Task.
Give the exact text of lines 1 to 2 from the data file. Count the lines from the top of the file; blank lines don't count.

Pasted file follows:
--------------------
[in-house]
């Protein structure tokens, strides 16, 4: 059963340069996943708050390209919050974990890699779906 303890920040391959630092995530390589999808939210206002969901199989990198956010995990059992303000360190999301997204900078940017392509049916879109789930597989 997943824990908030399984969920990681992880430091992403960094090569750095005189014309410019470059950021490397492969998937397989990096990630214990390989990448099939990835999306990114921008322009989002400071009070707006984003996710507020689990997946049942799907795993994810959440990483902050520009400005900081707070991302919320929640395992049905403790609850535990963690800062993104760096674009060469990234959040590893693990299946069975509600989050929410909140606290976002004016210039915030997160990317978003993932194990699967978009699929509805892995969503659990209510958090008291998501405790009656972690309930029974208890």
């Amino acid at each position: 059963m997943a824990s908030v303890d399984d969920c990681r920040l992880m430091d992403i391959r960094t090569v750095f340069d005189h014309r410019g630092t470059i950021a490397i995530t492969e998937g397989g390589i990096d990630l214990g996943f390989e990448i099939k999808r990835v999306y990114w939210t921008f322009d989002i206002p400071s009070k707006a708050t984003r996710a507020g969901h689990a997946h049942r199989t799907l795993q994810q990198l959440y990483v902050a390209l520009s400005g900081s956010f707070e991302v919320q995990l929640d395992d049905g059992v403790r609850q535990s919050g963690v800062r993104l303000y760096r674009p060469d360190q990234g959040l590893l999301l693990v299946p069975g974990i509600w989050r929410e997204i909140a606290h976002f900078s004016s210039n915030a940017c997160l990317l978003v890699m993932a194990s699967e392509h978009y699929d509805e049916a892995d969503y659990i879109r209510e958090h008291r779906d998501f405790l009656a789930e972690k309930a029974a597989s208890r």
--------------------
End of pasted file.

[in-house]
């Protein structure tokens, strides 16, 4: 059963340069996943708050390209919050974990890699779906 303890920040391959630092995530390589999808939210206002969901199989990198956010995990059992303000360190999301997204900078940017392509049916879109789930597989 997943824990908030399984969920990681992880430091992403960094090569750095005189014309410019470059950021490397492969998937397989990096990630214990390989990448099939990835999306990114921008322009989002400071009070707006984003996710507020689990997946049942799907795993994810959440990483902050520009400005900081707070991302919320929640395992049905403790609850535990963690800062993104760096674009060469990234959040590893693990299946069975509600989050929410909140606290976002004016210039915030997160990317978003993932194990699967978009699929509805892995969503659990209510958090008291998501405790009656972690309930029974208890």